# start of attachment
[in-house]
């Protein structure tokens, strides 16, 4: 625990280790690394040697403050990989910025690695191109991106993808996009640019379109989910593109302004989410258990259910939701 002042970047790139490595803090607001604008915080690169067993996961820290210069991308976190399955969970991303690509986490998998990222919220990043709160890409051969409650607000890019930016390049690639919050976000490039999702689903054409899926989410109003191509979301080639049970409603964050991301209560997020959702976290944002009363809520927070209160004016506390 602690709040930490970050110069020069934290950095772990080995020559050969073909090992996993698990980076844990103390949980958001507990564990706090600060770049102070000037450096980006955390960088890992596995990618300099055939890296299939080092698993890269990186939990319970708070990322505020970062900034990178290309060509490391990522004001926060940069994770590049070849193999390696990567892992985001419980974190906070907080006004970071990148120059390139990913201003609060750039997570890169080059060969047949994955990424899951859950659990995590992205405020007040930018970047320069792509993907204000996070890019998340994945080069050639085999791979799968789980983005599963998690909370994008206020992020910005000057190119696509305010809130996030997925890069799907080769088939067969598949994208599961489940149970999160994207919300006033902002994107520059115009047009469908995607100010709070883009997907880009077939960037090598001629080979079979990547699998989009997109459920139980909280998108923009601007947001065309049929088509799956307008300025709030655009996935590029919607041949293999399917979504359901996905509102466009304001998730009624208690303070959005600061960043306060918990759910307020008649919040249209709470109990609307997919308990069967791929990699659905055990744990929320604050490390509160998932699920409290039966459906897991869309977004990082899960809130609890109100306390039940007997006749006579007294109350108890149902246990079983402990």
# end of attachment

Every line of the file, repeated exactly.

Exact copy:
[in-house]
């Protein structure tokens, strides 16, 4: 625990280790690394040697403050990989910025690695191109991106993808996009640019379109989910593109302004989410258990259910939701 002042970047790139490595803090607001604008915080690169067993996961820290210069991308976190399955969970991303690509986490998998990222919220990043709160890409051969409650607000890019930016390049690639919050976000490039999702689903054409899926989410109003191509979301080639049970409603964050991301209560997020959702976290944002009363809520927070209160004016506390 602690709040930490970050110069020069934290950095772990080995020559050969073909090992996993698990980076844990103390949980958001507990564990706090600060770049102070000037450096980006955390960088890992596995990618300099055939890296299939080092698993890269990186939990319970708070990322505020970062900034990178290309060509490391990522004001926060940069994770590049070849193999390696990567892992985001419980974190906070907080006004970071990148120059390139990913201003609060750039997570890169080059060969047949994955990424899951859950659990995590992205405020007040930018970047320069792509993907204000996070890019998340994945080069050639085999791979799968789980983005599963998690909370994008206020992020910005000057190119696509305010809130996030997925890069799907080769088939067969598949994208599961489940149970999160994207919300006033902002994107520059115009047009469908995607100010709070883009997907880009077939960037090598001629080979079979990547699998989009997109459920139980909280998108923009601007947001065309049929088509799956307008300025709030655009996935590029919607041949293999399917979504359901996905509102466009304001998730009624208690303070959005600061960043306060918990759910307020008649919040249209709470109990609307997919308990069967791929990699659905055990744990929320604050490390509160998932699920409290039966459906897991869309977004990082899960809130609890109100306390039940007997006749006579007294109350108890149902246990079983402990």